Updated January 5th, 2024 at 21:42 IST
US treasury yields reverse course after dismal ISM report
Yields which move in topposite direction of prices, popped to three-week highs earlier.
The US Treasury yields tumbled on Friday after a strong jobs report and an unexpectedly weak reading of the services sector gave clashing views of the strength of the US economy. Yields, which move in the opposite direction of prices, popped to three-week highs early in the trading session following a better-than-expected nonfarm payrolls report. Yet yields nosedived, taking the 10-year Treasury back below 4 per cent, after the Institute for Supply Management (ISM) said service sector employment plunged to 43.3 last month, the lowest level since July 2020.
The index was at 50.7 in November. Jobs have become a focus for markets as investors look to anticipate the timing of the first interest rate cut by the Federal Reserve. Persistent strength in the labor market threatens to accelerate inflation, forcing the Fed to maintain or raise rates after its most aggressive rate-hiking cycle since the early 1980s.
"I don't know how to classify this (ISM) report other than to say it was absolutely dismal," said Jeff Klingelhofer, co-head of investments for Thornburg Investment Management. "One data print is one data print but currently you have two very different reads into the employment side of the consumer equation.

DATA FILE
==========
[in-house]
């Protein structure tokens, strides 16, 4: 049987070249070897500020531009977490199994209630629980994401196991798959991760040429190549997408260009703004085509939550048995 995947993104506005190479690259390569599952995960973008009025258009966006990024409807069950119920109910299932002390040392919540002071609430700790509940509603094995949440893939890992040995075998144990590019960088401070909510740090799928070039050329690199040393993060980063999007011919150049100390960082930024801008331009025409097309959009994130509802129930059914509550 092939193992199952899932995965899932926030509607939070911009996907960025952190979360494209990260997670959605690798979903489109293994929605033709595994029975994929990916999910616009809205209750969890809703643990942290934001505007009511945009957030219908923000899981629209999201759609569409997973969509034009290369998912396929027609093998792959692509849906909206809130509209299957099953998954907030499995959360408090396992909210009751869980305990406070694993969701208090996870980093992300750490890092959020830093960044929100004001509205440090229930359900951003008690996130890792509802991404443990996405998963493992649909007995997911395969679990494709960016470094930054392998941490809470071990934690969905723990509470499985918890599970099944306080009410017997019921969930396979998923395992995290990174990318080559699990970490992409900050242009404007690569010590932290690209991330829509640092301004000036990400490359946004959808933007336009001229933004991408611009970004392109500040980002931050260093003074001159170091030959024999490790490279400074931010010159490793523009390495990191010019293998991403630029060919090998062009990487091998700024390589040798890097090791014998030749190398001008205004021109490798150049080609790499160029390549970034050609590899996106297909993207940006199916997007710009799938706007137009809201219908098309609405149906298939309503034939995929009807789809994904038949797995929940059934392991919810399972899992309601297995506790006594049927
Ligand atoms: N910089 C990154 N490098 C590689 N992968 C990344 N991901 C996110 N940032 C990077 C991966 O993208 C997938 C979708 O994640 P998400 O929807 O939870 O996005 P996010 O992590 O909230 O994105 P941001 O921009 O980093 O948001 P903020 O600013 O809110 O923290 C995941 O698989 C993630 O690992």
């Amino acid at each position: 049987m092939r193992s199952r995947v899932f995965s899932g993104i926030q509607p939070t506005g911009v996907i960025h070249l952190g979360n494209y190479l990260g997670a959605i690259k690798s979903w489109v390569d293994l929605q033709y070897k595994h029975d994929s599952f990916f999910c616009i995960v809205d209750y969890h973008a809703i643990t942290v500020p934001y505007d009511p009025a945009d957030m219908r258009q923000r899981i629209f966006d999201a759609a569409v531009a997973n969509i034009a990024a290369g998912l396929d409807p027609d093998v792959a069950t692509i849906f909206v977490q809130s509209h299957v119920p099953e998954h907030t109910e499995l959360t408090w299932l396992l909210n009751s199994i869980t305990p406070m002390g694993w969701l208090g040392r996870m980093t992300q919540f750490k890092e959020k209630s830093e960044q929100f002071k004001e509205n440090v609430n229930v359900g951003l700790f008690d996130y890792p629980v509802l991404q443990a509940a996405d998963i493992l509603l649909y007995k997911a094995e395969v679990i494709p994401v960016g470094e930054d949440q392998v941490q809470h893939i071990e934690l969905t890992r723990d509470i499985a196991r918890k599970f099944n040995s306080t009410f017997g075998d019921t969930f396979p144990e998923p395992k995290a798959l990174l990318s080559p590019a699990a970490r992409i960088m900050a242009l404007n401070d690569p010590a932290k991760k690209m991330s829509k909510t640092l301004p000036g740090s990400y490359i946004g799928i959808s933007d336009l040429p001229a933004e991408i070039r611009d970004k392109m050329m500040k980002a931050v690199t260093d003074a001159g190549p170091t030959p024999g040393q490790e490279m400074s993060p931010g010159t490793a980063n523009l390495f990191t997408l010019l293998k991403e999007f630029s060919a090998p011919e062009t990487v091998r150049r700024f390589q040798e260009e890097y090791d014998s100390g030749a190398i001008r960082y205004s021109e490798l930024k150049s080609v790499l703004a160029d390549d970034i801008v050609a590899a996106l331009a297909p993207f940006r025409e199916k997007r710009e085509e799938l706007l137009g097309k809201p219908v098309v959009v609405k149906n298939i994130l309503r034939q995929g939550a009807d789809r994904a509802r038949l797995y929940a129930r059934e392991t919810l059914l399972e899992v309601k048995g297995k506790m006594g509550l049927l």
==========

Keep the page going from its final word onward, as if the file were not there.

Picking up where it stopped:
" Futures markets whipsawed following the ISM report. Markets are now pricing in a 24 per cent chance that the Fed keeps benchmark rates at their current range of 5.25 per cent to 5.5 per cent at its March meeting, down from a 44 per cent chance seen shortly after the nonfarm payrolls report, according to CME's FedWatch Tool. Markets are pricing in a 71 per cent chance of a 25 basis point rate cut, up from a 53 per cent chance seen earlier in the day. Overall, markets see the Fed cutting rates by a total of 143 basis points by the end of the year, down from expectations of more than 160 basis points in cuts two weeks ago.
Despite Friday's volatility, "markets are starting a new year and comparing their expectations with the Fed and with the data and saying there's a disconnect here," said Chris Gunster, head of fixed income at Fidelis Capital. "Now you're starting to see yields back up and we think we're going to see more of that as the year moves on." The yield on 10-year Treasury notes was down 2.3 basis points at 3.968 per cent. It is up approximately 20 basis points from its level at the end of December. The yield on the 30-year Treasury bond was unchanged at 4.135 per cent. The two-year U.S. Treasury yield, which typically moves in step with interest rate expectations, was down 5.1 basis points at 4.331 per cent. January 5 Friday 10:54AM New York / 1554 GMT Price Current Net Yield per cent Change (bps).
(With Reuters inputs)
Published January 5th, 2024 at 21:40 IST